Average Weather at Juan de Ayolas Airport Paraguay
At Juan de Ayolas Airport, the summers are hot and muggy, the winters are cool, and it is wet and partly cloudy year round. Over the course of the year, the temperature typically varies from 53°F to 90°F and is rarely below 40°F or above 97°F.
Based on the tourism score, the best times of year to visit Juan de Ayolas Airport for warm-weather activities are from mid March to late May and from late August to late November.
The hot season lasts for 3.7 months, from November 27 to March 16, with an average daily high temperature above 86°F. The hottest day of the year is January 15, with an average high of 90°F and low of 73°F.
The cool season lasts for 3.0 months, from May 17 to August 15, with an average daily high temperature below 73°F. The coldest day of the year is July 21, with an average low of 53°F and high of 70°F.
Average High and Low Temperature
The figure below shows you a compact characterization of the entire year of hourly average temperatures. The horizontal axis is the day of the year, the vertical axis is the hour of the day, and the color is the average temperature for that hour and day.
Average Hourly Temperature
frigid 15°F freezing 32°F very cold 45°F cold 55°F cool 65°F comfortable 75°F warm 85°F hot 95°F sweltering
Mims, Florida, United States (4,190 miles away); Puli, Taiwan (12,179 miles); and Rockhampton, Australia (8,493 miles) are the far-away foreign places with temperatures most similar to Juan de Ayolas Airport (view comparison).
At Juan de Ayolas Airport, the average percentage of the sky covered by clouds experiences mild seasonal variation over the course of the year.
The clearer part of the year at Juan de Ayolas Airport begins around February 23 and lasts for 2.8 months, ending around May 18. On April 1, the clearest day of the year, the sky is clear, mostly clear, or partly cloudy 70% of the time, and overcast or mostly cloudy 30% of the time.
The cloudier part of the year begins around May 18 and lasts for 9.2 months, ending around February 23. On June 22, the cloudiest day of the year, the sky is overcast or mostly cloudy 41% of the time, and clear, mostly clear, or partly cloudy 58% of the time.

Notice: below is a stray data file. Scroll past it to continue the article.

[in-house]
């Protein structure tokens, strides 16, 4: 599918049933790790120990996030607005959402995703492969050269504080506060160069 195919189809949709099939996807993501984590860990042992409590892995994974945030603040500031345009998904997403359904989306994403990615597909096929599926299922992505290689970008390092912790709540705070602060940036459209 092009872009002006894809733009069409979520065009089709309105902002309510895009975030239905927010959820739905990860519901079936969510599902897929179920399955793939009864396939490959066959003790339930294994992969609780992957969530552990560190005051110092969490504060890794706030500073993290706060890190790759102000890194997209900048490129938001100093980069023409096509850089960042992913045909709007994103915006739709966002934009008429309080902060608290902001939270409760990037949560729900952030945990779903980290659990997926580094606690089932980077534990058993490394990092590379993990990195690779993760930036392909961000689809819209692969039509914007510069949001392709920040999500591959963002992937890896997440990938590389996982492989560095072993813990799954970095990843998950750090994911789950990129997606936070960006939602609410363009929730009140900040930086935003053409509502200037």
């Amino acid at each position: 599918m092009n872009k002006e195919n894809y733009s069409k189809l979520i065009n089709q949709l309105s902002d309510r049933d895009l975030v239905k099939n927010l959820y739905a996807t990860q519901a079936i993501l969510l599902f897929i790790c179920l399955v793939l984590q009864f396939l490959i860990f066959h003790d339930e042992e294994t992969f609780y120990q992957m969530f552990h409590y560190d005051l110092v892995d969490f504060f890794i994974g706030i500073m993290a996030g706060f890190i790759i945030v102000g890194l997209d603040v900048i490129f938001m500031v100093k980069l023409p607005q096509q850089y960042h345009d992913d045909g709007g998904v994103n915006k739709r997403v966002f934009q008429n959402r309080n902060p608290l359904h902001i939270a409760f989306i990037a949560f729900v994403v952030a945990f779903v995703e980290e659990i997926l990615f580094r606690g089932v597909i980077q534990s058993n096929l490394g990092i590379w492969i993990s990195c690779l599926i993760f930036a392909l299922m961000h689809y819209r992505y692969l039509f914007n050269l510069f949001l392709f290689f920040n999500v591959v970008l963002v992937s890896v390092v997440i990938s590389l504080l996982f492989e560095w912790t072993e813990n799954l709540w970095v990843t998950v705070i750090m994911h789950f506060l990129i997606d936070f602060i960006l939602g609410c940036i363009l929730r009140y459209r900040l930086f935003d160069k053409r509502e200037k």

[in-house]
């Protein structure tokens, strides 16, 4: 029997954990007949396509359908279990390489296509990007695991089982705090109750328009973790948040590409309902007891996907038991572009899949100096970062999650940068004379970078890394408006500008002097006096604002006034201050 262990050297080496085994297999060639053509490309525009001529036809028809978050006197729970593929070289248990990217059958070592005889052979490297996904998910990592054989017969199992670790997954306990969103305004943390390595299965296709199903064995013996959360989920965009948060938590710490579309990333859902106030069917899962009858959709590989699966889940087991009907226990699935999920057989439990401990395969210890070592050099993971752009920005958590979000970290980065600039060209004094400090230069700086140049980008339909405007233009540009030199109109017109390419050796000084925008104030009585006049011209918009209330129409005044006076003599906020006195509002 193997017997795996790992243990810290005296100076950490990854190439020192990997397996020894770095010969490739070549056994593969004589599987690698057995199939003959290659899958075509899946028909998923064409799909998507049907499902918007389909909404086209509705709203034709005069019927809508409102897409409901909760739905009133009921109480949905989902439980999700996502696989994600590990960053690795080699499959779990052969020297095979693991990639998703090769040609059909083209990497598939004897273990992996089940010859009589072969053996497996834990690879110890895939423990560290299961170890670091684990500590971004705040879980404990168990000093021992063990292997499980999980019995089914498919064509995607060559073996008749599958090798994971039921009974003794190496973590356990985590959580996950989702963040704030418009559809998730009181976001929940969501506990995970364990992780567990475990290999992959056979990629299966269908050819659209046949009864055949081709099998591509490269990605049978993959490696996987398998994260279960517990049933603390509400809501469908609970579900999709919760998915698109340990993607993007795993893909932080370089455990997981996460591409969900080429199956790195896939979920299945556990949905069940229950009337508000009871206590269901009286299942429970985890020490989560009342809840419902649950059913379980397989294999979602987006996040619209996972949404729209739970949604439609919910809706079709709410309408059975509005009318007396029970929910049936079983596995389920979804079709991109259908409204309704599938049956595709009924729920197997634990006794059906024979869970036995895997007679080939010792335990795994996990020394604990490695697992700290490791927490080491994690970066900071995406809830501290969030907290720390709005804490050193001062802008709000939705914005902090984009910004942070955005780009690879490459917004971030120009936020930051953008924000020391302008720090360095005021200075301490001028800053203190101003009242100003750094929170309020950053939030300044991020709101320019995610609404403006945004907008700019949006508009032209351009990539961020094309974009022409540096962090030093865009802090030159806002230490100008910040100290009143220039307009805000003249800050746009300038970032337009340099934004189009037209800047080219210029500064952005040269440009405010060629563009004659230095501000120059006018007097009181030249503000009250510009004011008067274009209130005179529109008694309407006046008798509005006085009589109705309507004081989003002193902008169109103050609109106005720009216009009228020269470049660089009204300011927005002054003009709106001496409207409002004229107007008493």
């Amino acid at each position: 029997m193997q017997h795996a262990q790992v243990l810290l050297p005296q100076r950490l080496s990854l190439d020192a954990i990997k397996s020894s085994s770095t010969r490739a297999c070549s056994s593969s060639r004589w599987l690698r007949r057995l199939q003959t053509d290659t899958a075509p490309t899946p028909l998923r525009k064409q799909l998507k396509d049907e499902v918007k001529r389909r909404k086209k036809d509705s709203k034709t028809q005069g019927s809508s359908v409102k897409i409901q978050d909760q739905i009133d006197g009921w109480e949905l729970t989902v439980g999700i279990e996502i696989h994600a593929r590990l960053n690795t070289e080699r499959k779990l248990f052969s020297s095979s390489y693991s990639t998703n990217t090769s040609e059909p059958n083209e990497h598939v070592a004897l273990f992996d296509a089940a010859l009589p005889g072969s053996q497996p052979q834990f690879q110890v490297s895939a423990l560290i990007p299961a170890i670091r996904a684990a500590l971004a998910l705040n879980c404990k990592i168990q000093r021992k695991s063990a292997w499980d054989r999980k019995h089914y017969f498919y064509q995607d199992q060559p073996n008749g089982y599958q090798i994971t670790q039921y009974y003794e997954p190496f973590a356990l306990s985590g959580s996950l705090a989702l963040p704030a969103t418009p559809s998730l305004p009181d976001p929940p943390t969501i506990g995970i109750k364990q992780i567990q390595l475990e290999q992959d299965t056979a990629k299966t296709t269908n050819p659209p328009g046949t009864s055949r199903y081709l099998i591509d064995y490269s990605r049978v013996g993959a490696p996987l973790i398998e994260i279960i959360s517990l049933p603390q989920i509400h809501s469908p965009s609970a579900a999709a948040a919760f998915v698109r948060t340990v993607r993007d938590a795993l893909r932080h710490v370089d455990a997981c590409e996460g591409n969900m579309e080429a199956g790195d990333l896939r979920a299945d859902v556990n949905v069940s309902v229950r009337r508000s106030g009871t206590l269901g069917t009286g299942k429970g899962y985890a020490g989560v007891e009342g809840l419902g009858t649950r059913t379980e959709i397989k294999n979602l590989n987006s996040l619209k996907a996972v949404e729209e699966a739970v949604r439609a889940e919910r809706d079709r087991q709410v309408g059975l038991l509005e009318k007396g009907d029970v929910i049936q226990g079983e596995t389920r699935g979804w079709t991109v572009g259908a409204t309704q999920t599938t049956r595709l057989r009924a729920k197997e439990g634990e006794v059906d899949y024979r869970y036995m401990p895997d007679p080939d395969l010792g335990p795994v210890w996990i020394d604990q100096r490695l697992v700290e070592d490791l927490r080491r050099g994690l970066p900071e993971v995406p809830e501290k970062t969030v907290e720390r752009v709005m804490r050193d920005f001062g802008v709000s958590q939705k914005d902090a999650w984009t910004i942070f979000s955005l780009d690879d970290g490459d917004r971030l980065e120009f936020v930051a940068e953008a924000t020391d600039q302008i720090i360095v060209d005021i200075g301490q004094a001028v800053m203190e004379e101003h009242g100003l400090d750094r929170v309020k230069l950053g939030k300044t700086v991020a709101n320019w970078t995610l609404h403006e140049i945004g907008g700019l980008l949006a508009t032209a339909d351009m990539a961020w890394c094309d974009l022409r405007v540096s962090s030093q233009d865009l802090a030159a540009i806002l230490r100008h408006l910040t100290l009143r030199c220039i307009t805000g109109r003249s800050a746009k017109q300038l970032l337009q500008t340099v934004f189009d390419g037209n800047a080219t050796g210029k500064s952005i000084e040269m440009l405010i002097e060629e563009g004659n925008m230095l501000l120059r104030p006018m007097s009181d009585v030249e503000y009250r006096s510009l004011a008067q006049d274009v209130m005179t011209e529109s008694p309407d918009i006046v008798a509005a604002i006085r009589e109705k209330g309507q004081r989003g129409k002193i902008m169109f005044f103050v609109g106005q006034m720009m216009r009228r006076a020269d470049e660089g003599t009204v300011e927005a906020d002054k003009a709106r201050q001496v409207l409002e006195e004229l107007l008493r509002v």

Cloud Cover Categories
0% clear 20% mostly clear 40% partly cloudy 60% mostly cloudy 80% overcast 100%
A wet day is one with at least 0.04 inches of liquid or liquid-equivalent precipitation. The chance of wet days at Juan de Ayolas Airport varies throughout the year.
The wetter season lasts 7.8 months, from September 15 to May 8, with a greater than 32% chance of a given day being a wet day. The chance of a wet day peaks at 44% on February 8.
The drier season lasts 4.2 months, from May 8 to September 15. The smallest chance of a wet day is 19% on July 27.
Among wet days, we distinguish between those that experience rain alone, snow alone, or a mixture of the two. Based on this categorization, the most common form of precipitation throughout the year is rain alone, with a peak probability of 44% on February 8.
Daily Chance of Precipitation
To show variation within the months and not just the monthly totals, we show the rainfall accumulated over a sliding 31-day period centered around each day of the year. Juan de Ayolas Airport experiences extreme seasonal variation in monthly rainfall.
Rain falls throughout the year at Juan de Ayolas Airport. The most rain falls during the 31 days centered around October 30, with an average total accumulation of 7.4 inches.
The least rain falls around August 4, with an average total accumulation of 2.5 inches.
Average Monthly Rainfall
The length of the day at Juan de Ayolas Airport varies over the course of the year. In 2021, the shortest day is June 20, with 10 hours, 25 minutes of daylight; the longest day is December 21, with 13 hours, 52 minutes of daylight.
Hours of Daylight and Twilight
The earliest sunrise is at 5:25 AM on October 2, and the latest sunrise is 1 hour, 29 minutes later at 6:54 AM on March 27. The earliest sunset is at 5:00 PM on June 9, and the latest sunset is 2 hours, 47 minutes later at 7:47 PM on January 10.
Daylight saving time (DST) is observed at Juan de Ayolas Airport during 2021, starting in the spring on October 3 and ending in the fall on March 27.
Sunrise & Sunset with Twilight and Daylight Saving Time
The figure below presents a compact representation of key lunar data for 2021. The horizontal axis is the day, the vertical axis is the hour of the day, and the colored areas indicate when the moon is above the horizon. The vertical gray bars (new Moons) and blue bars (full Moons) indicate key Moon phases.
Moon Rise, Set & Phases
We base the humidity comfort level on the dew point, as it determines whether perspiration will evaporate from the skin, thereby cooling the body. Lower dew points feel drier and higher dew points feel more humid. Unlike temperature, which typically varies significantly between night and day, dew point tends to change more slowly, so while the temperature may drop at night, a muggy day is typically followed by a muggy night.